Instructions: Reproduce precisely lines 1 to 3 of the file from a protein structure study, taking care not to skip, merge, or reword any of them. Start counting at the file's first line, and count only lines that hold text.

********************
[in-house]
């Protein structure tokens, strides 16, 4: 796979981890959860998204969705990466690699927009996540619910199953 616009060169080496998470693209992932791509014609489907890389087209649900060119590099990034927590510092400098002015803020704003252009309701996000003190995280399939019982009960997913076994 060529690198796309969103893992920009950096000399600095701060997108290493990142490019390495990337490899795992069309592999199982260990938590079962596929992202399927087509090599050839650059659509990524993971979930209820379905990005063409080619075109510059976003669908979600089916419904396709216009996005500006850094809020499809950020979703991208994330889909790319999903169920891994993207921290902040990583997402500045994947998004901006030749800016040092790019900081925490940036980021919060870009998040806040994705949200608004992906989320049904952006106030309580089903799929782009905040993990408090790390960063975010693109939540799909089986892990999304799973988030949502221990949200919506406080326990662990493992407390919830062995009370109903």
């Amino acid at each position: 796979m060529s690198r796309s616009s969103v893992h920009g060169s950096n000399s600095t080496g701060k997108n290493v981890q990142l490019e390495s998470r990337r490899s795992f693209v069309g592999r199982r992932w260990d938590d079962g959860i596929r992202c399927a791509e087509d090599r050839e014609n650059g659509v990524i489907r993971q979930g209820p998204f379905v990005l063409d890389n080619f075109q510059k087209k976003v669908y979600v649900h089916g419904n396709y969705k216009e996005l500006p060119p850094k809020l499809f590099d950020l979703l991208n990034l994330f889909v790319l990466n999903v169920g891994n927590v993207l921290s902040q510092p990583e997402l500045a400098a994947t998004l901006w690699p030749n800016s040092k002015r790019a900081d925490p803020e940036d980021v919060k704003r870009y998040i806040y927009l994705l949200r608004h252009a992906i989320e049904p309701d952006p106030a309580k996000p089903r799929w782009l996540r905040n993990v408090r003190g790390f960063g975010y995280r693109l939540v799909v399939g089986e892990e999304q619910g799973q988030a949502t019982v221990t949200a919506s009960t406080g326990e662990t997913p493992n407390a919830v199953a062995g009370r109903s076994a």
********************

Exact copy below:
[in-house]
């Protein structure tokens, strides 16, 4: 796979981890959860998204969705990466690699927009996540619910199953 616009060169080496998470693209992932791509014609489907890389087209649900060119590099990034927590510092400098002015803020704003252009309701996000003190995280399939019982009960997913076994 060529690198796309969103893992920009950096000399600095701060997108290493990142490019390495990337490899795992069309592999199982260990938590079962596929992202399927087509090599050839650059659509990524993971979930209820379905990005063409080619075109510059976003669908979600089916419904396709216009996005500006850094809020499809950020979703991208994330889909790319999903169920891994993207921290902040990583997402500045994947998004901006030749800016040092790019900081925490940036980021919060870009998040806040994705949200608004992906989320049904952006106030309580089903799929782009905040993990408090790390960063975010693109939540799909089986892990999304799973988030949502221990949200919506406080326990662990493992407390919830062995009370109903």
């Amino acid at each position: 796979m060529s690198r796309s616009s969103v893992h920009g060169s950096n000399s600095t080496g701060k997108n290493v981890q990142l490019e390495s998470r990337r490899s795992f693209v069309g592999r199982r992932w260990d938590d079962g959860i596929r992202c399927a791509e087509d090599r050839e014609n650059g659509v990524i489907r993971q979930g209820p998204f379905v990005l063409d890389n080619f075109q510059k087209k976003v669908y979600v649900h089916g419904n396709y969705k216009e996005l500006p060119p850094k809020l499809f590099d950020l979703l991208n990034l994330f889909v790319l990466n999903v169920g891994n927590v993207l921290s902040q510092p990583e997402l500045a400098a994947t998004l901006w690699p030749n800016s040092k002015r790019a900081d925490p803020e940036d980021v919060k704003r870009y998040i806040y927009l994705l949200r608004h252009a992906i989320e049904p309701d952006p106030a309580k996000p089903r799929w782009l996540r905040n993990v408090r003190g790390f960063g975010y995280r693109l939540v799909v399939g089986e892990e999304q619910g799973q988030a949502t019982v221990t949200a919506s009960t406080g326990e662990t997913p493992n407390a919830v199953a062995g009370r109903s076994a």